You may be worried about the wellbeing of a child or young person, but feel unsure about whether to let someone know. Every family is different, and signs of neglect or abuse can be hard to categorise. It's normal to feel uncertain. But if you notice a pattern forming, it could be that something is wrong.
Some of the signs
Physical signs such as:
- Unexplained bruises, welts, cuts and abrasions
- Unexplained fractures or dislocations
- Burn marks
- No clear explanation for any of the above
- Behavioural concerns such as emotional withdrawal, aggression or anxiety
- Developmental delays, changes or signs
- The child talking about or subtly mentioning things that may indicate abuse
- Parents seeming stressed or not coping on the money they have
- Drug or alcohol problems
- Parents not having friends or family to help
- Adults hitting or yelling
- Mental health problems
- Children are left home alone or seem to be neglected
- Children routinely not going to school
Ask yourself these questions
- Is the child's behaviour a sign of abuse or neglect, or are there other things going on in the family that could affect them?
- How is the child's behaviour?
- How is the child's development?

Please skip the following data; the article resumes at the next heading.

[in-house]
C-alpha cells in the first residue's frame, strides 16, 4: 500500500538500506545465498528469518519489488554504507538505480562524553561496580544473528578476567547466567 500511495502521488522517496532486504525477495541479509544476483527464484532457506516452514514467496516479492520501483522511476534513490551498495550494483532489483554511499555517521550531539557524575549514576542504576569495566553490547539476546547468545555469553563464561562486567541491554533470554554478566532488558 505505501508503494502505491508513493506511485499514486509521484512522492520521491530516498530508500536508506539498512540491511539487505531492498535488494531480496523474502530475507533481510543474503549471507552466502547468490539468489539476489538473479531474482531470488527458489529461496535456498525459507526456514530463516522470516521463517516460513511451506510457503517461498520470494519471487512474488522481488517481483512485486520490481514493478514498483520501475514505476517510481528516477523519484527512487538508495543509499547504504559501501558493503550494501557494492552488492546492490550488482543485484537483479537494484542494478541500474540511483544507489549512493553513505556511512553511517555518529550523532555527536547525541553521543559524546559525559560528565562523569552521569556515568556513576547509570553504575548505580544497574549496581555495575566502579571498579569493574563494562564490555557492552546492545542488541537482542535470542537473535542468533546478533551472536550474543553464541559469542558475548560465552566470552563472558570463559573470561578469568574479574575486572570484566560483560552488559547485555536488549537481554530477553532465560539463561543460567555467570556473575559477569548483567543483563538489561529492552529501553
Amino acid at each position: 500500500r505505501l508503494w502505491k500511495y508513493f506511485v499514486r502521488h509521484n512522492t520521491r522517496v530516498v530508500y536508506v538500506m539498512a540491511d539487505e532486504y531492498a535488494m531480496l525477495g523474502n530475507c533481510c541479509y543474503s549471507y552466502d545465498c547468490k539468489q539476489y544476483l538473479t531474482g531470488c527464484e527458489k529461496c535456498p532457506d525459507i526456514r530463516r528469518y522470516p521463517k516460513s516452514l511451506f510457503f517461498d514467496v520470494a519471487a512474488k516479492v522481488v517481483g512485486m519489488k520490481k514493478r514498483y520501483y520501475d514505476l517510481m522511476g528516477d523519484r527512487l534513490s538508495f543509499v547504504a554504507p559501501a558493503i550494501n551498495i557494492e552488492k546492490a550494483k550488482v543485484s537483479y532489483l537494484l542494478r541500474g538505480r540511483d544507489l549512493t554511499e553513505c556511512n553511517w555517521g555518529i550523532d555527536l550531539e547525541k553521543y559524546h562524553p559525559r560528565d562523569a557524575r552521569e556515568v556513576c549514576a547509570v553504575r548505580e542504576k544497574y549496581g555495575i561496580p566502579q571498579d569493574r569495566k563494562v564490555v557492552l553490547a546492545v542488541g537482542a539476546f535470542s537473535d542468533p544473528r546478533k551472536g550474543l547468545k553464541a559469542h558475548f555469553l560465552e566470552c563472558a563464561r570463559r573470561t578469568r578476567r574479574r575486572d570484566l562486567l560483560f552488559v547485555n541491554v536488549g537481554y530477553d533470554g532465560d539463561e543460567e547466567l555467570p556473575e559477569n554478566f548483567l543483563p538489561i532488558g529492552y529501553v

- Has the child or family hinted at, or said that something is wrong?
- Are there signs of family violence?
- Do I sense the family is struggling, or the child is at risk in some way?
We're here to help
We're here to talk through any worries you have. Don't be afraid of discussing a worry you're having about a child. Our social workers are trained to work out what kinds of problems a family might be having, and find the best ways to help them get back on track.
It takes a village...
They say it takes a village to raise a child. Trust your instincts, and don't just hope someone else will speak up. It's everyone's job to keep children safe. And if there are serious problems, they're likely to go on until someone takes action.
Children can't speak up for themselves, and the people involved may be too ashamed, distressed or caught up in the situation to ask for help. You might be the only one that has noticed, so it's important you:
- talk to the child. Listen to them and let them know you're there
- provide encouragement and support
- link them up with others who can offer the support they need
- talk to someone experienced for ideas, or a different point of view on how to help
- if the family won't accept your help, let someone in the community know you're concerned.
And remember, if you still think there's a problem, talk to us.
Voyce – Whakarongo mai: advocacy service for children in care
If you're a child or young person in care, VOYCE – Whakarongo Mai is an independent connection and advocacy service, separate from Oranga Tamariki—Ministry for Children, and we're here to listen to you, support you, and be on your side. Part of what we also do is organise fun and engaging events for kids with care experience so you can connect with each other.
Published: March 21, 2017 · Updated: June 25, 2020